Editor Charlotte Smith welcomes you to the July 2019 issue
Is the viola limited by its repertoire? Certainly in years past the instrument was regarded as an awkward anomaly, more appropriate for providing orchestral and chamber harmonies than for the solo spotlight – and although modern composers have increasingly harnessed its beautiful and sonorous qualities, the viola to this day is less programmed in solo slots than either the violin or cello. Yet for those intrepid violists keen to explore and experiment, the gaps in its literature may actually present a liberating opportunity.
One such musician is Antoine Tamestit, who this summer releases two albums of Bach arrangements – the viola da gamba sonatas in collaboration with harpsichordist Masato Suzuki, and the Goldberg Variations with his regular chamber partners Trio Zimmermann. As he tells Carlos María Solare on page 28, both projects have afforded the space to experiment with voicing and sound, be it with gut strings and a Baroque bow or in other, less conspicuous ways.
Of course, sound is a major concern for any string player, but for Tamestit, who performs on the 1672 ‘Mahler’ Stradivari – one of just ten remaining Strad violas in the world – sound has become an obsession. In recording the Goldberg Variations the delighted Tamestit found the combined resonances of Trio Zimmermann’s three Strad instruments were ideal for Baroque repertoire.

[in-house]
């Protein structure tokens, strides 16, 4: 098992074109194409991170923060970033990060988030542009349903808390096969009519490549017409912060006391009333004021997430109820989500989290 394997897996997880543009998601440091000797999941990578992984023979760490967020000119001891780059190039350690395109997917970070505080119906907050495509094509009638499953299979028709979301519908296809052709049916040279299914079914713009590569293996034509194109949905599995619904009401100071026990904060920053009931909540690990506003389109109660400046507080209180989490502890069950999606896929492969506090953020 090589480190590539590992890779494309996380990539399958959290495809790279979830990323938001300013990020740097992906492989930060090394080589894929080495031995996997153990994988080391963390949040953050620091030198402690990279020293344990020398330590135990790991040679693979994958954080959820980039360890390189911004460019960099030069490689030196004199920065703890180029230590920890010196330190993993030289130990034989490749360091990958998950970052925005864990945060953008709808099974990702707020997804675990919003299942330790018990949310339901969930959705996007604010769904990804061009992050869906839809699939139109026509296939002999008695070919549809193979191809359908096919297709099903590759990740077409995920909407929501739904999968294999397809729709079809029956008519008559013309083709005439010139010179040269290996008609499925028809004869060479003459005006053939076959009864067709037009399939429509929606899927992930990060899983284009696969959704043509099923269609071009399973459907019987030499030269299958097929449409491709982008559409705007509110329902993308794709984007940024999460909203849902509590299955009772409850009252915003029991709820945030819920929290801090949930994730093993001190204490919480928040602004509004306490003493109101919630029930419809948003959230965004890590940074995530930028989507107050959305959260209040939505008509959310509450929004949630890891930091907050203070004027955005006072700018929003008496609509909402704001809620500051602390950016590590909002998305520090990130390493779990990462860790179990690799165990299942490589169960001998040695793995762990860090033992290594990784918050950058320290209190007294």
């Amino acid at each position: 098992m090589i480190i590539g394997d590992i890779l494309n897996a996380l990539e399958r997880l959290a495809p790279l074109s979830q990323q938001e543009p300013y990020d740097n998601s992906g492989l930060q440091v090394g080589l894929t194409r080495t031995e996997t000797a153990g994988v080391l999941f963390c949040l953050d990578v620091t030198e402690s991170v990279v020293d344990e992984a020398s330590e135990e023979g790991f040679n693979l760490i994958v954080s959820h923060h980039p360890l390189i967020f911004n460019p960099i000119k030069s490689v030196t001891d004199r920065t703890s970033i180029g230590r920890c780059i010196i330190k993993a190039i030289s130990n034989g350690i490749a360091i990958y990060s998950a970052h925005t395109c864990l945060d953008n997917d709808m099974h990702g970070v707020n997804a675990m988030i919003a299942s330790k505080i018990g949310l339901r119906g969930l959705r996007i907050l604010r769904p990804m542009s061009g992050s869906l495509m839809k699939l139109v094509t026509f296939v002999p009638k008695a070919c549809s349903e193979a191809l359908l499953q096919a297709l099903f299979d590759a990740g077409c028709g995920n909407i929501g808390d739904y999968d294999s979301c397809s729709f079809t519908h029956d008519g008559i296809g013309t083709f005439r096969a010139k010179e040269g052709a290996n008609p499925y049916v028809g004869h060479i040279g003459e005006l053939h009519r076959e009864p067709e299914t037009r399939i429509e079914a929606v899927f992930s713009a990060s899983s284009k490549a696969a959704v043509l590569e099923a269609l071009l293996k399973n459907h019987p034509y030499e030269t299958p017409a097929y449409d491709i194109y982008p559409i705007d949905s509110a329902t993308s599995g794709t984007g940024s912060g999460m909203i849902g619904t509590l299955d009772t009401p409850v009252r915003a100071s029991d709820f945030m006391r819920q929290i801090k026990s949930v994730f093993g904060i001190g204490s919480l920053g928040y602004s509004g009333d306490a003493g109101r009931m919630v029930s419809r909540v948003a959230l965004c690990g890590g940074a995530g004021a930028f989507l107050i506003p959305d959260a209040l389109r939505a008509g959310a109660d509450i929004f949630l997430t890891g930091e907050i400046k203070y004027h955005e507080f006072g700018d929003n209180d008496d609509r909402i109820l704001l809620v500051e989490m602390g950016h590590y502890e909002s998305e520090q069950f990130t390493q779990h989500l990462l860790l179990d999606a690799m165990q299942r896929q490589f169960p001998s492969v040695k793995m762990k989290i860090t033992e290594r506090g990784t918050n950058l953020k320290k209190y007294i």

Yet when first presented with the ‘Mahler’ he almost rejected it in despair on account of its unpredictable nature. A fascinating example of Stradivari’s craft, and quite possibly the maker’s first viola, this rare contralto instrument is the subject of this month’s free poster for subscribers and an accompanying article by Jonathan Marolle on page 34.
For those of us immersed in Western classical music, it is all too easy to forget that varied and interesting string cultures exist beyond our viewpoint. On page 50 Pauline Harding introduces us to string playing in Uganda, a country in which traditional and Western musical forms vie for funding and attention. Of particular note, and providing an intriguing counterpoint to the ‘Mahler’, is the one-stringed, bowed endingidi, video of which can be viewed at bit.ly/2ZWLhtQ.
Charlotte Smith editor
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